A suppository is a method of giving medicines into the rectum. The medicine is mixed with a fat or wax. Traditionally cocoa butter (theobroma oil) was used, but synthetic bases are more common today. The important thing is that the base should melt at temperatures above normal room temperature, but below body temperature. This gives us a narrow band between roughly 30 and 35 degrees celsius for the melting point of the base.
There are also suppositories based on gelatin. These need to be dampened before insertion, because they dissolve rather than melting.
The same technology used for suppositories applies to female pessaries, but pessaries tend to be larger. Suppositories typically come in 1g, 2g or 4g sizes, while pessaries may be 4g, 8g or 15g. The size of the suppository depends on the size of the recipient - 1g for infants, 2g for children and 4g for adults being a general rule.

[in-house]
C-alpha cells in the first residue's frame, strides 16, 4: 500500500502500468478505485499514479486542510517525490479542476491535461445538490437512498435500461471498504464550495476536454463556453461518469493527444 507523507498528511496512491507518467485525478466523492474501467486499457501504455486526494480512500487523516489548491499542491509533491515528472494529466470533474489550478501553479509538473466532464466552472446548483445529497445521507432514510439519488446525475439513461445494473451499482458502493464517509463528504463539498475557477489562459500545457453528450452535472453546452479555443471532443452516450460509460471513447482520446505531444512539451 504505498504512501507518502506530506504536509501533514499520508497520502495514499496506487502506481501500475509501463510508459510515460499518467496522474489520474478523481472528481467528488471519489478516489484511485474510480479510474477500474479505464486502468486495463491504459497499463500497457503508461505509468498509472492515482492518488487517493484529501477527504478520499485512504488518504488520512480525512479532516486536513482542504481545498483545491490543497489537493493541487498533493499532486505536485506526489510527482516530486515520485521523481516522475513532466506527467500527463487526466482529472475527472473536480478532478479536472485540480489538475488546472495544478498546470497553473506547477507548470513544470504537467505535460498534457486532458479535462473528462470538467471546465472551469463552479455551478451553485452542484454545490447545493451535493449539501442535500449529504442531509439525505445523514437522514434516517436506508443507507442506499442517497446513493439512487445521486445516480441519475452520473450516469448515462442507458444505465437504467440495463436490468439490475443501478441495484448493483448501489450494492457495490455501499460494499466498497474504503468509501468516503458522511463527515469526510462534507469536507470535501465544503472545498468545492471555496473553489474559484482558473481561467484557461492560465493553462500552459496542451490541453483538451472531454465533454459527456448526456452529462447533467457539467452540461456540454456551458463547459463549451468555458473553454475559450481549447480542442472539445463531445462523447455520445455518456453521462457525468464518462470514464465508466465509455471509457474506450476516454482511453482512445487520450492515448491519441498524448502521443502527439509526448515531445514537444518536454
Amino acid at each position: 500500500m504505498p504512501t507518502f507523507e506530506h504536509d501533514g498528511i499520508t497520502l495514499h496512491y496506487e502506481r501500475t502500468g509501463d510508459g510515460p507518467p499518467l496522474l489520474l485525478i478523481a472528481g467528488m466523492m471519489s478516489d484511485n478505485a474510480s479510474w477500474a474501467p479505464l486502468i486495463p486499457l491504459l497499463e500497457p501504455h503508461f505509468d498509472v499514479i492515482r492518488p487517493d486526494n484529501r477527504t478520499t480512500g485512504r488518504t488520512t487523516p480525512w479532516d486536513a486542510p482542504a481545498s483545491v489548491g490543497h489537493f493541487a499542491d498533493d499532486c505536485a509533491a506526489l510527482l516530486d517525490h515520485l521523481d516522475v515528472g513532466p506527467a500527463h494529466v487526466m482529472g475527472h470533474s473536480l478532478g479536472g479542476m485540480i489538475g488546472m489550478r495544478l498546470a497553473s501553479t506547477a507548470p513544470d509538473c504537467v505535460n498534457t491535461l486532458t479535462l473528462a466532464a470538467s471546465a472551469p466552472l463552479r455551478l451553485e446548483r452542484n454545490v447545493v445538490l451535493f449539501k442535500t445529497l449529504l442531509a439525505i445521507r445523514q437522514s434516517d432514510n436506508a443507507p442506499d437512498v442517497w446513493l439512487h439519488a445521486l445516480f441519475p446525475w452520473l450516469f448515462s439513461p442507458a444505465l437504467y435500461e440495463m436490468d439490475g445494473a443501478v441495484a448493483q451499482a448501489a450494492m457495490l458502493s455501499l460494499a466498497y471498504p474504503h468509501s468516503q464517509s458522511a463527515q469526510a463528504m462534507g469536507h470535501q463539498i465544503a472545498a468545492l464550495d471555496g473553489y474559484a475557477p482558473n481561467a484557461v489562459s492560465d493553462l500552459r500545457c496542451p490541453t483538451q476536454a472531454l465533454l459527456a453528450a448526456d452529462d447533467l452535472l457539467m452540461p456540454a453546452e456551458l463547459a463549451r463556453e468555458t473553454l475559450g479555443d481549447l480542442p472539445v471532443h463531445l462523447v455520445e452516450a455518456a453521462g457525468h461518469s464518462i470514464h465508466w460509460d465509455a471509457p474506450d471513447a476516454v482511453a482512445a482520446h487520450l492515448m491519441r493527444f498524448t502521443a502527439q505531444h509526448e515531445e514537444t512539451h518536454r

The drugs used in suppositories are either chosen for their local effect - medicines for use in haemorrhoids, for example - or because this route avoids the need to swallow. Diazepam may be given rectally in cases of epilepsy because a person undergoing fits may not be able to take medicines by mouth at that time.